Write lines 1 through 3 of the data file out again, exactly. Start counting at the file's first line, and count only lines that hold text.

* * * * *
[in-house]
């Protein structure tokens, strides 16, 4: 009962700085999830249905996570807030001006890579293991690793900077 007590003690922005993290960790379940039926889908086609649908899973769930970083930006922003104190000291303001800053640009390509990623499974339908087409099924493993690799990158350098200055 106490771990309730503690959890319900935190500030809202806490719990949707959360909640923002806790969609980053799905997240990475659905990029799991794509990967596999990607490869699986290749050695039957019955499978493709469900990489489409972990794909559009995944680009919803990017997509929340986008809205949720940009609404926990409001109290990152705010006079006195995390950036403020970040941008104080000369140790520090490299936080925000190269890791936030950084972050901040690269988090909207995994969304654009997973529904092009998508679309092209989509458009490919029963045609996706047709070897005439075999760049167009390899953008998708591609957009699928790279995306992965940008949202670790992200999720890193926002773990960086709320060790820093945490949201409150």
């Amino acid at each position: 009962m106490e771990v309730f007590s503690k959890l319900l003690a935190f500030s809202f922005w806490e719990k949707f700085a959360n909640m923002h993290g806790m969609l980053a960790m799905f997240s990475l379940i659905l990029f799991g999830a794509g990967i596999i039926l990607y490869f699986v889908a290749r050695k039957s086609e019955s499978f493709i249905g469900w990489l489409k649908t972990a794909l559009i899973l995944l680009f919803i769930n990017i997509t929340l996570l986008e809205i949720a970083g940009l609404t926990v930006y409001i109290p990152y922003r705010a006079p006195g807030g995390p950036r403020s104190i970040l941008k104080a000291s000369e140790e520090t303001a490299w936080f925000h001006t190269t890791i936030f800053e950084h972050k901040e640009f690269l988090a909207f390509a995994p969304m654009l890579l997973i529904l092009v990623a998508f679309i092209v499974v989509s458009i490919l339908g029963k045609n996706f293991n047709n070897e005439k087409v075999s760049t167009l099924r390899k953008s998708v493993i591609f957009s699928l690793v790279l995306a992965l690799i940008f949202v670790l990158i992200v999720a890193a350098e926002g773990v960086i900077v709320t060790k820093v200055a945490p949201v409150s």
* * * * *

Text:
[in-house]
């Protein structure tokens, strides 16, 4: 009962700085999830249905996570807030001006890579293991690793900077 007590003690922005993290960790379940039926889908086609649908899973769930970083930006922003104190000291303001800053640009390509990623499974339908087409099924493993690799990158350098200055 106490771990309730503690959890319900935190500030809202806490719990949707959360909640923002806790969609980053799905997240990475659905990029799991794509990967596999990607490869699986290749050695039957019955499978493709469900990489489409972990794909559009995944680009919803990017997509929340986008809205949720940009609404926990409001109290990152705010006079006195995390950036403020970040941008104080000369140790520090490299936080925000190269890791936030950084972050901040690269988090909207995994969304654009997973529904092009998508679309092209989509458009490919029963045609996706047709070897005439075999760049167009390899953008998708591609957009699928790279995306992965940008949202670790992200999720890193926002773990960086709320060790820093945490949201409150």
């Amino acid at each position: 009962m106490e771990v309730f007590s503690k959890l319900l003690a935190f500030s809202f922005w806490e719990k949707f700085a959360n909640m923002h993290g806790m969609l980053a960790m799905f997240s990475l379940i659905l990029f799991g999830a794509g990967i596999i039926l990607y490869f699986v889908a290749r050695k039957s086609e019955s499978f493709i249905g469900w990489l489409k649908t972990a794909l559009i899973l995944l680009f919803i769930n990017i997509t929340l996570l986008e809205i949720a970083g940009l609404t926990v930006y409001i109290p990152y922003r705010a006079p006195g807030g995390p950036r403020s104190i970040l941008k104080a000291s000369e140790e520090t303001a490299w936080f925000h001006t190269t890791i936030f800053e950084h972050k901040e640009f690269l988090a909207f390509a995994p969304m654009l890579l997973i529904l092009v990623a998508f679309i092209v499974v989509s458009i490919l339908g029963k045609n996706f293991n047709n070897e005439k087409v075999s760049t167009l099924r390899k953008s998708v493993i591609f957009s699928l690793v790279l995306a992965l690799i940008f949202v670790l990158i992200v999720a890193a350098e926002g773990v960086i900077v709320t060790k820093v200055a945490p949201v409150s």